You can also define optional settings:

wfdesigner = new WorkflowDesigner({
    mode: 'readonly',
    //mode: 'printable'
    notrendertoolbar : true,
    notshowwindows : true,
    disableobjectmovements : true
});
  • mode: 'readonly' — enables the read-only mode, all objects are not available for editing, objects' graph is not available for change;
  • notrendertoolbar : true — toolbar is not rendered in the read-only mode;
  • notshowwindows : true — object properties that are generally shown via a double click on Activity or Transition are restricted in the read-only mode;
  • disableobjectmovements : true — object movement is not available in the read-only mode;
  • mode: 'printable' — enables print mode. Grid, toolbar and all control elements are hidden, while the canvas scales automatically to show the entire scheme on canvas. This mode allows you to render a pdf document directly from the browser.

Core WorkflowDesigner functions:

  • Scheme existence check: if the scheme already exists, it is opened, otherwise a new scheme is created.

    var schemecode = QueryString.schemecode;
    var processid = QueryString.processid;
    var p = { schemecode: schemecode, processid: processid};
    if (wfdesigner.exists(p))
    wfdesigner.load(p);
    else
    wfdesigner.create();

    Function exists(p) checks whether the scheme exists. Function load(p) loads the scheme to the designer. You can pass either the scheme code or process ID to both of them. If process ID is entered, then WorkflowDesigner opens the scheme associated with the process. If scheme code is passed, it takes the required one from the WorkflowScheme table. Yet, there is another way: you can enter the schemeid and retrieve the scheme from WorkflowProcessScheme. create() is used to create a new blank scheme.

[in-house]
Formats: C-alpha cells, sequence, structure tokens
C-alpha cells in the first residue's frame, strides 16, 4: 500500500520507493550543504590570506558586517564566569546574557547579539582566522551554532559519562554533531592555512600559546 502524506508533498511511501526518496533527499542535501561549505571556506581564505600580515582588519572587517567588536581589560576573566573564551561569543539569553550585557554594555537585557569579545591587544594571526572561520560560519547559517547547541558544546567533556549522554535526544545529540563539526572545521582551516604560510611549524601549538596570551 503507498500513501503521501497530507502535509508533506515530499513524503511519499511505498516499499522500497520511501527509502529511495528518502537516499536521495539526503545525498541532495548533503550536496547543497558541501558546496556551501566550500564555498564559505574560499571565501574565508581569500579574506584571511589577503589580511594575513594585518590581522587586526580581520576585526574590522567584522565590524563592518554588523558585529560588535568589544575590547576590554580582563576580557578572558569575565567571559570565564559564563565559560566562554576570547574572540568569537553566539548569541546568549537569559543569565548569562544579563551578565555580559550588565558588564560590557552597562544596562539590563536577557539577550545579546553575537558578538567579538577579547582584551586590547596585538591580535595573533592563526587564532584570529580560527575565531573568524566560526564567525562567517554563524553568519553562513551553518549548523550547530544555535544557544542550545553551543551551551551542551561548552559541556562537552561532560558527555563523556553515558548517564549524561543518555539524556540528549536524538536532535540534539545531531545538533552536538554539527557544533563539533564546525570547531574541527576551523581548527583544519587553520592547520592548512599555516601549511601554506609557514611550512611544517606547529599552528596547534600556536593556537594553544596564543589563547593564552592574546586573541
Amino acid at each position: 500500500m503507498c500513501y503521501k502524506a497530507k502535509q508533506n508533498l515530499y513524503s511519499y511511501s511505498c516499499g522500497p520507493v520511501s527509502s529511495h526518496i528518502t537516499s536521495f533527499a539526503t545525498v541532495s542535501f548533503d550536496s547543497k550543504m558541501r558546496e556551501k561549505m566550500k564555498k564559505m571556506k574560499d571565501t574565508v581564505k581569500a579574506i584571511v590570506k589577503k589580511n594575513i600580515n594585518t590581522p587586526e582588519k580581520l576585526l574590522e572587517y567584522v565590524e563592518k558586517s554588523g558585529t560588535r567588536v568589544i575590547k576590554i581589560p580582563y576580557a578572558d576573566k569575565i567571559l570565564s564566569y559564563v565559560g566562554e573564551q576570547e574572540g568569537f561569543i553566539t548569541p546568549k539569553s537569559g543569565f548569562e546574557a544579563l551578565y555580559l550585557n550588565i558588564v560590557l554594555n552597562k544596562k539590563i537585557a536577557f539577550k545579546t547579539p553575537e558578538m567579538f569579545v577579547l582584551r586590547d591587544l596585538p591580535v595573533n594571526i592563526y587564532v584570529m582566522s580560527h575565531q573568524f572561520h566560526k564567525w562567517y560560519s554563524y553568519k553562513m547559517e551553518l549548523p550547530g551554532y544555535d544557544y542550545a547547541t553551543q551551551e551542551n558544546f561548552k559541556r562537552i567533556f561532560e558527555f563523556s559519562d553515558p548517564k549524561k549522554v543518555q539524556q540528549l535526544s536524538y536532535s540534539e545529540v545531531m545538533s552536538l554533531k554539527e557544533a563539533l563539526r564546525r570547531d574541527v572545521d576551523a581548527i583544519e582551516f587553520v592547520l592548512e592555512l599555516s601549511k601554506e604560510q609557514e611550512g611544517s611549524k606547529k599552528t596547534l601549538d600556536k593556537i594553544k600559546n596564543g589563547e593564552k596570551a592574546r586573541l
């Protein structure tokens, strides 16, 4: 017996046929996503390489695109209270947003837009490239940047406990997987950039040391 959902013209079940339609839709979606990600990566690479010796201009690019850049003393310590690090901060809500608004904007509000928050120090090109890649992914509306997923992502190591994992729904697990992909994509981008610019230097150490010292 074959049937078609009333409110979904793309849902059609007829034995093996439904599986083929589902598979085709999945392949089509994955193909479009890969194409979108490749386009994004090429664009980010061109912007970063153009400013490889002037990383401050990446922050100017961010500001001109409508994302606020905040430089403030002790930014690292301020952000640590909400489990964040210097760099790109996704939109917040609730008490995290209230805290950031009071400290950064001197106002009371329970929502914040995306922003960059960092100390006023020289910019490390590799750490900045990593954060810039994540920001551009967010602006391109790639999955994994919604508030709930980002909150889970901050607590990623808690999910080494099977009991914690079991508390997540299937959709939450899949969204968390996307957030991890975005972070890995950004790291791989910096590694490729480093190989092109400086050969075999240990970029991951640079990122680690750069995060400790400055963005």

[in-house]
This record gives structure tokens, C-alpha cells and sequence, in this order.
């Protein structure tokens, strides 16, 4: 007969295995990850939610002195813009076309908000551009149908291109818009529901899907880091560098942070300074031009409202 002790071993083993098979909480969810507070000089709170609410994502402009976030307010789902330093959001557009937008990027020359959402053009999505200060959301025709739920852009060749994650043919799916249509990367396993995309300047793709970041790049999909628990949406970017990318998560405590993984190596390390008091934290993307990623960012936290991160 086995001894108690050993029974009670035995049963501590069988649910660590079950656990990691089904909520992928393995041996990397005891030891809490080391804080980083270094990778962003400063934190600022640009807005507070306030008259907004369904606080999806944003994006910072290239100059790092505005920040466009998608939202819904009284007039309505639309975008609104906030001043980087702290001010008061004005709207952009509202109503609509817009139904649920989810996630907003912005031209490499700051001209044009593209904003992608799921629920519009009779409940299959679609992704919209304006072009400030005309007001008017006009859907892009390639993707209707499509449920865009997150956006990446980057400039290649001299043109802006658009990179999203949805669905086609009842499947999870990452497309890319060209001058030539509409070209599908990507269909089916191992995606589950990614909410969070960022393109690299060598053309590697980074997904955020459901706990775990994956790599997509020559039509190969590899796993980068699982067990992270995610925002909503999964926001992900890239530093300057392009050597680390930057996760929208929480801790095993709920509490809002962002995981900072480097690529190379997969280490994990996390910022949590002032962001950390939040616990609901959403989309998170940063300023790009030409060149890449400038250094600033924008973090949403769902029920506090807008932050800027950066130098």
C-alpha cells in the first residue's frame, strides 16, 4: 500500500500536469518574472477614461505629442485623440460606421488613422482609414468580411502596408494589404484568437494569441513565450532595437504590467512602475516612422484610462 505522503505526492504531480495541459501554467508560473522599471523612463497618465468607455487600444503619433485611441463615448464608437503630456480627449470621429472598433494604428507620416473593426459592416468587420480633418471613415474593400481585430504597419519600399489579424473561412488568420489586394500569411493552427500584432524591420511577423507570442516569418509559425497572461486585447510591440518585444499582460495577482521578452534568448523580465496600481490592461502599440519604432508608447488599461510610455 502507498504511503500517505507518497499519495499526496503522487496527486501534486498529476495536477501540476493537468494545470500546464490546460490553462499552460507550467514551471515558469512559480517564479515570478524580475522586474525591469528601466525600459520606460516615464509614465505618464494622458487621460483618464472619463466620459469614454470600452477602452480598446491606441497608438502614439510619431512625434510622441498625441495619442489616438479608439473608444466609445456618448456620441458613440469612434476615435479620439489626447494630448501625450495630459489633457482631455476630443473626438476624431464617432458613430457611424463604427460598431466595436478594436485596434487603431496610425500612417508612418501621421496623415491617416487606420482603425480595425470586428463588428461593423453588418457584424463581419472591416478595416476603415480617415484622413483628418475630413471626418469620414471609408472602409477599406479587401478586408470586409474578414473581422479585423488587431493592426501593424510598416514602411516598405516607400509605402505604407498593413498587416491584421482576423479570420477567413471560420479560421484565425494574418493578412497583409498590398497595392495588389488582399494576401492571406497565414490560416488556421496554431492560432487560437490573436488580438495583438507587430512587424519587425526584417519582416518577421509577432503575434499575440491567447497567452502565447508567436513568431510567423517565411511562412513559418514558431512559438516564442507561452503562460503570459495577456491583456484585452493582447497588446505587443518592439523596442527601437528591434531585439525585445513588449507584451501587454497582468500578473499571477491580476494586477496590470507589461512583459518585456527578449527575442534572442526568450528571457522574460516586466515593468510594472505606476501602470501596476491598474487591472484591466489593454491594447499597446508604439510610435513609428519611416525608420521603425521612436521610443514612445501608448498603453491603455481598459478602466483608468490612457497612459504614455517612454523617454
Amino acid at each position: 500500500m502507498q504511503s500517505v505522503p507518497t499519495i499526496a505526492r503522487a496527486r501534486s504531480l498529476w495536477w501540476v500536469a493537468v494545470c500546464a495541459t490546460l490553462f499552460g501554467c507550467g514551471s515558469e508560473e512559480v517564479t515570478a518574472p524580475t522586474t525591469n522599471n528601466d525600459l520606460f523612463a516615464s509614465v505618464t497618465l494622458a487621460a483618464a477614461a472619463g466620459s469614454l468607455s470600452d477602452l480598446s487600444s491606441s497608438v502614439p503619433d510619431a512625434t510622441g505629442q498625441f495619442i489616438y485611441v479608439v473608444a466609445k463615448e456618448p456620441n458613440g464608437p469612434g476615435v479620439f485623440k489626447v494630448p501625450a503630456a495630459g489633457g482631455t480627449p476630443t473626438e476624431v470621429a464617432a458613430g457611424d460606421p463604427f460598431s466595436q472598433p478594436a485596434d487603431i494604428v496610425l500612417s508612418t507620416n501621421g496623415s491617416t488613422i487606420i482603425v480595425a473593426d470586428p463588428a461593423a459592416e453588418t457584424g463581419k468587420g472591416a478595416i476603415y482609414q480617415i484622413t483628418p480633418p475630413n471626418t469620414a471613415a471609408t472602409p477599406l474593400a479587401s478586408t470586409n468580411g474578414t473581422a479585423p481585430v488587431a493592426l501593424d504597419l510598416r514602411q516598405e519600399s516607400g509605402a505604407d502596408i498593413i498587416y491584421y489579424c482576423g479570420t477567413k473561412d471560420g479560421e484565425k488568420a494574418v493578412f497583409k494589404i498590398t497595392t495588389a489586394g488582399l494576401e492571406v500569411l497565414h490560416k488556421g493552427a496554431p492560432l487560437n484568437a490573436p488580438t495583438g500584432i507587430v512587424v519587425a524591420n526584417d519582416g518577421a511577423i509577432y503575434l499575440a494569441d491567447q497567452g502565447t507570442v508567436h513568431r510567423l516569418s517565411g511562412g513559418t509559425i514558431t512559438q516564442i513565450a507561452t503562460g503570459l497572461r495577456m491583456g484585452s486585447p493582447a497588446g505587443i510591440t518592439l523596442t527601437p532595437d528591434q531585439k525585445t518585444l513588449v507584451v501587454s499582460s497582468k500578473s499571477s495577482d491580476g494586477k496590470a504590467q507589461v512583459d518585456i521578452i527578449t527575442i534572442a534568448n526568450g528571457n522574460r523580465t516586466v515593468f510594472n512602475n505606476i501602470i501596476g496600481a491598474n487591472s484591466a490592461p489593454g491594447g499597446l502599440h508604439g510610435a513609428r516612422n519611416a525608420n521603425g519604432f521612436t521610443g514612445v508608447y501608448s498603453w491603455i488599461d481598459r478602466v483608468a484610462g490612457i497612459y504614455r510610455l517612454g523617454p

• Saving a scheme:

    wfdesigner.schemecode = schemecode;
    var err = wfdesigner.validate();
    if (err != undefined && err.length > 0) {
    alert(err);
    }
    else {
    wfdesigner.save(function () {alert('The scheme was saved!');});
    }

    First, assign the scheme code for storing the item in the WorkflowScheme table. Then invoke the validate() function to check the scheme against errors. Finally, invoke the save(success) function that receives a function once the scheme is successfully saved.

  • Uploading a scheme to designer:
wfdesigner.uploadscheme($('#uploadform')[0], function () {alert('The file was uploaded!');});